Rostin Benham, a commissioner at the US Commodity Futures Trading Commission (CFTC), believes that cryptocurrencies are here to stay and “could transform the economic and social landscape”. However, he also warned that the technology could have a negative effect if it’s not properly overseen.
Speaking at the Blockchain for Impact Global Summit on Monday, Benham highlighted the potential for blockchain to address problems in various areas, including healthcare, employment and crime. He also described digital currencies as “technological revolution”, said industry website Coindesk in a report on the story, published today.
“But virtual currencies may – will – become part of the economic practices of any country, anywhere. Let me repeat that: these currencies are not going away and they will proliferate to every economy and every part of the planet. Some places, small economies, may become dependent on virtual assets for survival. And, these currencies will be outside traditional monetary intermediaries, like government, banks, investors, ministries, or international organizations” Benham said.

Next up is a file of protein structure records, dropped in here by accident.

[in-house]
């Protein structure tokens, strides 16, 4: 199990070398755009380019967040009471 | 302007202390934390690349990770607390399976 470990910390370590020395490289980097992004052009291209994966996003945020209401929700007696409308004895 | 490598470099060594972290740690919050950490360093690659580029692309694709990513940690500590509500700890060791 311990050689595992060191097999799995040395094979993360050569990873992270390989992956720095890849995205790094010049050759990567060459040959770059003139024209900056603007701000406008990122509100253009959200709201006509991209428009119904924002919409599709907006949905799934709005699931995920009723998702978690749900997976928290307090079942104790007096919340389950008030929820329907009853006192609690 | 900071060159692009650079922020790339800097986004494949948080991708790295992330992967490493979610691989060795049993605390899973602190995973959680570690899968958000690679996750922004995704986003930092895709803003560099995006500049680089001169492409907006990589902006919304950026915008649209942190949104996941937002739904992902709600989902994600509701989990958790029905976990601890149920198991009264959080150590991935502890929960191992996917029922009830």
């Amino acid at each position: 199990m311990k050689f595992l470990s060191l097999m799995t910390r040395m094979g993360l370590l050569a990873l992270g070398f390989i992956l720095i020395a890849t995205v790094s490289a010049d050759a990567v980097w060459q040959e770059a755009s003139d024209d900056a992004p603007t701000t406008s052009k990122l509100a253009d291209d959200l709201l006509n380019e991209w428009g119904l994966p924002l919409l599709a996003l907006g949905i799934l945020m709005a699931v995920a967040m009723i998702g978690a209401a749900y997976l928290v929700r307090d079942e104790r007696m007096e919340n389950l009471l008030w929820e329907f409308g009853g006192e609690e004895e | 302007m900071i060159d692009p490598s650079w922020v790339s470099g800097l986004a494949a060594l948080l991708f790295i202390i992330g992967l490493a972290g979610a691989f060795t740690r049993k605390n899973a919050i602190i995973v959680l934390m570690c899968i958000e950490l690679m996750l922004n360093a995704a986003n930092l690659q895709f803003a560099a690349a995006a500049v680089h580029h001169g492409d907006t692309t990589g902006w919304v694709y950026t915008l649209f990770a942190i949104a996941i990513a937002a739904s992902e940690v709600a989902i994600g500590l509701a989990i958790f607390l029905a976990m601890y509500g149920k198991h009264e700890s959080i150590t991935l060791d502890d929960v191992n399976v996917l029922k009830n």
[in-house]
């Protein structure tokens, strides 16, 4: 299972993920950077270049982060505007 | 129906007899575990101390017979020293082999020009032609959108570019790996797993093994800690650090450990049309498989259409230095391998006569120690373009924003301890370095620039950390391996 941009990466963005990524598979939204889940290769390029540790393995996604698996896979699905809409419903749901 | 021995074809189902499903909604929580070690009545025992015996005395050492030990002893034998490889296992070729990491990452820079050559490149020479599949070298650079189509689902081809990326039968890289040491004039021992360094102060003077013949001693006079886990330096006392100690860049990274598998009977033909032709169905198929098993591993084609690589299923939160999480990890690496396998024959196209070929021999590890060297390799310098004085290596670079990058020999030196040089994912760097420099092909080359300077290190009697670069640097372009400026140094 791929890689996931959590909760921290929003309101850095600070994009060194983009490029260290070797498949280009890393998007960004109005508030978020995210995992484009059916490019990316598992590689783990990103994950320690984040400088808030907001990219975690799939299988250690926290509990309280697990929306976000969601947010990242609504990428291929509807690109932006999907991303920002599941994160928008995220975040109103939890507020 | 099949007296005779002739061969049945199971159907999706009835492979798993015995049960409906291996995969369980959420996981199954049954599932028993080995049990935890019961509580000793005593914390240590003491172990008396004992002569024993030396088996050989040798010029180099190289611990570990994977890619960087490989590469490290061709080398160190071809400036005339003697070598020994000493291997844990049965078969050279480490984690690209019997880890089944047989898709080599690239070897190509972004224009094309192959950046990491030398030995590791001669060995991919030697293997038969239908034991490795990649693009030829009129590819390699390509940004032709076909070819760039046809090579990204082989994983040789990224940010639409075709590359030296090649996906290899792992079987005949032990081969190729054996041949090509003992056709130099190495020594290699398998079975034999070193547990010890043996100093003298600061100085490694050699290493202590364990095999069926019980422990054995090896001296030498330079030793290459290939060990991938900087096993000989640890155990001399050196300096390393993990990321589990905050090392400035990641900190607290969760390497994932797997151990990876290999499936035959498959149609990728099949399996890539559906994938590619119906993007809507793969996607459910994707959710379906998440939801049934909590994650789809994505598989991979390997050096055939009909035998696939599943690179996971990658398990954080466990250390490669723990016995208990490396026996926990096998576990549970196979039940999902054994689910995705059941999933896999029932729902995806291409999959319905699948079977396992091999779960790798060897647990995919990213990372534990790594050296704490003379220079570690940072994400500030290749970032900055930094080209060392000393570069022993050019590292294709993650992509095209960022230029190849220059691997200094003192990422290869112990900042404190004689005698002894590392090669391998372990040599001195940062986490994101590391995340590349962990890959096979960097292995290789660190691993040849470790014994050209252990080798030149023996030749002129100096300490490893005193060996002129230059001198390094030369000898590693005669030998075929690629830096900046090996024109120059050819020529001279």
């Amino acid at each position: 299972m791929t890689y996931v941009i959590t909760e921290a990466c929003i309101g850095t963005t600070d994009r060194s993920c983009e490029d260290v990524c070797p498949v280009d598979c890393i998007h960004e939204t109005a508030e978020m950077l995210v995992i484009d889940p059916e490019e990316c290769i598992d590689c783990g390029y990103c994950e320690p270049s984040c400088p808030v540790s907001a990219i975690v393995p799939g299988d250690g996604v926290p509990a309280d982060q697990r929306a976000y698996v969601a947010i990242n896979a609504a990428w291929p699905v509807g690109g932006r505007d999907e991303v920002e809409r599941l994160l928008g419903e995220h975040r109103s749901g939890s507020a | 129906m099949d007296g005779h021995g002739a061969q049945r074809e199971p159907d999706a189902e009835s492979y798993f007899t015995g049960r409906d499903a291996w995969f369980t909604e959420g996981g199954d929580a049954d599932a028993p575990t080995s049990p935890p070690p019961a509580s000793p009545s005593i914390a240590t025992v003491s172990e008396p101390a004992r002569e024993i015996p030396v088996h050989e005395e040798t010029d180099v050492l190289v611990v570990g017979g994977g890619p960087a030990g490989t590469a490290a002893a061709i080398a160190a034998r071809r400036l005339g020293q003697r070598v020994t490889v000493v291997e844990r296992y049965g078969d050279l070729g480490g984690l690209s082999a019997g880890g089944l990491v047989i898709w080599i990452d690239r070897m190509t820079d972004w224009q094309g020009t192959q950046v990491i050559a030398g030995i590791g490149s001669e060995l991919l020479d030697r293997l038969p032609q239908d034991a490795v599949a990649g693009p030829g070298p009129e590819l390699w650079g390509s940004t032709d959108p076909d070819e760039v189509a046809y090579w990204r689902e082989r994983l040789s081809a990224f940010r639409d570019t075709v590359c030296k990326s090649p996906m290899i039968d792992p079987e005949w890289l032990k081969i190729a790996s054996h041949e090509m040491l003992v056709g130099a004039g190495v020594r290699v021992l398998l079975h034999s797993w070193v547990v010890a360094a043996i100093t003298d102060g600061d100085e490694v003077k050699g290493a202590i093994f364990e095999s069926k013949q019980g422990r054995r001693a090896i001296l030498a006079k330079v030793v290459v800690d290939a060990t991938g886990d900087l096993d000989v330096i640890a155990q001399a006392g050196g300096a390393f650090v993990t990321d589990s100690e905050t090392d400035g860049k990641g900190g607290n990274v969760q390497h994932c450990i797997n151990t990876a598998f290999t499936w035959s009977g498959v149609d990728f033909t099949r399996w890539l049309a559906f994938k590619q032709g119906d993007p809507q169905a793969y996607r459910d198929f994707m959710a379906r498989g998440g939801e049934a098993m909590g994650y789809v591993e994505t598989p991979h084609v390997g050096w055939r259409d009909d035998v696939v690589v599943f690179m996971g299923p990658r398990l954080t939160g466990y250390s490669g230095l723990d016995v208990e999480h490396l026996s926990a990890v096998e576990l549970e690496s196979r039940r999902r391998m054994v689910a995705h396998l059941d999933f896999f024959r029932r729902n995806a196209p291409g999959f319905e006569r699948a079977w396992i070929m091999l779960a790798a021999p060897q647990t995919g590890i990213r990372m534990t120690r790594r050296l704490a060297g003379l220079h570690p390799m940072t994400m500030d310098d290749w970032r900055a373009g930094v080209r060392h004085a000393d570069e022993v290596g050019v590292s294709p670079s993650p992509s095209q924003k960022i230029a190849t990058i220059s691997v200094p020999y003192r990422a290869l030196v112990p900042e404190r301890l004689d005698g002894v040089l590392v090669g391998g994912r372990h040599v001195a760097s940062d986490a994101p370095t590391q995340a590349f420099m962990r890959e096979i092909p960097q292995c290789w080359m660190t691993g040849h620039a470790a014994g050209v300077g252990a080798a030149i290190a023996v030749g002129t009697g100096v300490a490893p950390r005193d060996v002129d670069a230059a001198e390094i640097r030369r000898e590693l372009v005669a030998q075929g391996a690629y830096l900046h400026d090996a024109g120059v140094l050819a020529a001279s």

However, he also cautioned that “if we are not thoughtful, if we do not remain ever diligent to the movements within the transformation, we may unleash corruption, criminality and division on a greater scale”.
“Blockchain could become a source for repression and totalitarianism,” he said.
During his speech Benham touched upon the steps the CFTC was taking to prepare for the “virtual future”. He said that, in addition to its efforts undertaken domestically, the commission has been working with international regulators on FinTech applications to “harmonize approaches and to share best practices”. As an example of this, he pointed to an agreement that the CFTC and the UK’s Financial Conduct Authority (FCA) had signed a few months ago that commits the regulators to collaborating and supporting innovative firms through each other’s FinTech initiatives – LabCFTC and FCA Innovate. He pointed out that this was “the first FinTech innovation arrangement for the CFTC with a non-US counterpart.